The Long History of Marijuana as Medicine

Marijuana has long been recognized as having medical properties. Indeed its medical use predates recorded history. The earliest written reference is to be found in the fifteenth century B.C., Chinese Pharmacopeia, the Ry-Ya.

Between 1840 and 1900, more than 100 articles on the therapeutic use of cannabis were published in medical journals.

The federal government in its 1974 report Marihuana and Health states: The modern phase of therapeutic use of cannabis began about 140 years ago when O'Shaughnessy reported on its effectiveness as an analgesic and anticonvulsant. At about the same time Moreau de Tours described its use in melancholia and other psychiatric illnesses. Those who saw favorable results observed that cannabis produced sleep, enhanced appetite and did not cause physical addiction.

The 1975 report of the federal government began its discussion of medical marijuana by stating Cannabis is one of the most ancient healing drugs." The report further noted: One should not, however, summarily dismiss the possibility of therapeutic usefulness simply because the plant is the subject of current sociopolitical controversy."

The list of medical uses of cannabis from historical references includes:

Anorexia, Asthma, Nausea, Pain, Peptic Ulcer, Alcoholism Glaucoma, Epilepsy, Depression Migraine, Anxiety, Inflammation Hypertension, Insomnia, Cancer Interestingly, relief of many of the symptoms marijuana was used for in these illnesses are many of the same symptoms that have been proven in modern research. This should not be surprising unless we want to assume that all of the experience of thousands of years did not have some factual basis.

Modern Research Findings on Medical Marijuana

As you can see from this compilation there has been a tidal wave of published research demonstrating marijuana's medical usefulness. Indeed, it is stated in the research studies conducted by various states under FDA protocol that the research being conducted was in the final phase of approval by the FDA. When the federal government stopped research on the medical use of marijuana in 1992 the drug had nearly completed the requirements for new drug approval.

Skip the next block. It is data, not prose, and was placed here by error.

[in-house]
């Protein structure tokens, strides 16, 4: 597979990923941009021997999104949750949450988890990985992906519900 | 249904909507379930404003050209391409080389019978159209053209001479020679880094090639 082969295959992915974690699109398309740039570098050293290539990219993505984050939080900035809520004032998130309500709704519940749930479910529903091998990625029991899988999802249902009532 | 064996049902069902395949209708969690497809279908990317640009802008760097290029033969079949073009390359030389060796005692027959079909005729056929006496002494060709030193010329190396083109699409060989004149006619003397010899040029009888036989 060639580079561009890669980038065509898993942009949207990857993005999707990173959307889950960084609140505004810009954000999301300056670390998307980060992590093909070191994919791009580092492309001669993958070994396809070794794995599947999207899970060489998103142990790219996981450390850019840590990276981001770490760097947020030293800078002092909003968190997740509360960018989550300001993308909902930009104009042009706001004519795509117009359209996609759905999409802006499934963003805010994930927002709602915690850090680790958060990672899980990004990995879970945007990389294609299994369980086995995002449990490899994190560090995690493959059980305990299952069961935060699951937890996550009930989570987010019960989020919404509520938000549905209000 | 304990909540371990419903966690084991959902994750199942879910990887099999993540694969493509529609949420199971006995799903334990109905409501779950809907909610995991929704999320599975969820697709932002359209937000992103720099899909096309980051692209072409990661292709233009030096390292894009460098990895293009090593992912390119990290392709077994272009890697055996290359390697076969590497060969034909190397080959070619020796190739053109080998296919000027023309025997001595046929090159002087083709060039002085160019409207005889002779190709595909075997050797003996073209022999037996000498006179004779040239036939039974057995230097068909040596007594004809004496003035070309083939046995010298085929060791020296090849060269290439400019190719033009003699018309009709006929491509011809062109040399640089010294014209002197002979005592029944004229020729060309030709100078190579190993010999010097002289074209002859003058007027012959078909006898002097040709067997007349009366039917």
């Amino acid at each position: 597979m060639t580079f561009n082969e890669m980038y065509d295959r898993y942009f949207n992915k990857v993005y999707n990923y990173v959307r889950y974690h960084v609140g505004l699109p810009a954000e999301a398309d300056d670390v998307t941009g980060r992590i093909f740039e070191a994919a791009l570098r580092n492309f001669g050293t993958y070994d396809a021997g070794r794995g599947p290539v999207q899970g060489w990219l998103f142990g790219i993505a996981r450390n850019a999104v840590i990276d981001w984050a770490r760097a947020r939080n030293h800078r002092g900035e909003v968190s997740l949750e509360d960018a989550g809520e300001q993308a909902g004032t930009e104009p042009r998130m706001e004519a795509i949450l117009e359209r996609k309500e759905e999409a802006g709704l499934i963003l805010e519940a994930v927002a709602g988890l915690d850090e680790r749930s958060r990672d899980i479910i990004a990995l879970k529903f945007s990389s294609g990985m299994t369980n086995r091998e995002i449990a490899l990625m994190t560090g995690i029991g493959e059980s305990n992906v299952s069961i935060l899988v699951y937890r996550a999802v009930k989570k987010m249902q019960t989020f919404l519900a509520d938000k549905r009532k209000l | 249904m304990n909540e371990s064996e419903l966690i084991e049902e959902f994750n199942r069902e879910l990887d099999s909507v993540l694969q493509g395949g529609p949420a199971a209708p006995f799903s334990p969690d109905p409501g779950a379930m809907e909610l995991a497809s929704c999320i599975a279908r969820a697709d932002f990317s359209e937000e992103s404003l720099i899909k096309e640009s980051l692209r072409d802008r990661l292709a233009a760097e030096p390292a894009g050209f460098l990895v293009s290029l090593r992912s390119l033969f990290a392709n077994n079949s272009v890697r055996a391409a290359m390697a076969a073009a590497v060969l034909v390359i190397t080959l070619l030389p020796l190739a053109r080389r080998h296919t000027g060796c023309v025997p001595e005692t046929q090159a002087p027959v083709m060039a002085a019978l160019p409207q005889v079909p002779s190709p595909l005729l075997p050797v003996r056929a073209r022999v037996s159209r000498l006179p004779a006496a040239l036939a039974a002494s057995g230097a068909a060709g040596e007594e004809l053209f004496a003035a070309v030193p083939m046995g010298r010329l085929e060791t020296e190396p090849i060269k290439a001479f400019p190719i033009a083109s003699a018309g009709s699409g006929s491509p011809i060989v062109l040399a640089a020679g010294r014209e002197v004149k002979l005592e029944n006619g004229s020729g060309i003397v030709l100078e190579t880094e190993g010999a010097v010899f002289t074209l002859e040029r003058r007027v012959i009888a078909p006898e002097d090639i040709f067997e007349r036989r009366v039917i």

Drug Czar Barry McCaffrey's assertion in his Scripps-Howard News Service column that No clinical evidence demonstrates that smoked marijuana is good medicine" is inconsistent with the facts. Whether this is an intentional deception, as part of the federal government's stated public relations offensive against medical marijuana, or whether it is based on ignorance does not matter. The reality is General McCaffrey's statements are not consistent with the facts.

The research reprinted in this compilation includes randomized, double-blind, placebo controlled studies, research using a variety of objective and subjective measurements and a range of research protocols. Doctors have a sound basis on which to recommend marijuana for use by their patients. Indeed, physicians are well aware of the medical value of marijuana. One study, a scientific survey of oncologists found that almost one half (48 percent) of the cancer specialists responding would prescribe marijuana to some of their patients if it were legal. In fact, over 44 percent reported having recommended the illegal use of marijuana for the control of nausea and vomiting.

This publication addresses research that has been published in three areas: cancer, glaucoma and muscle spasticity. All of the materials herein were published after 1970. The materials enclosed are either published in peer review journals, government publications or are reports submitted to the federal government by state agencies.

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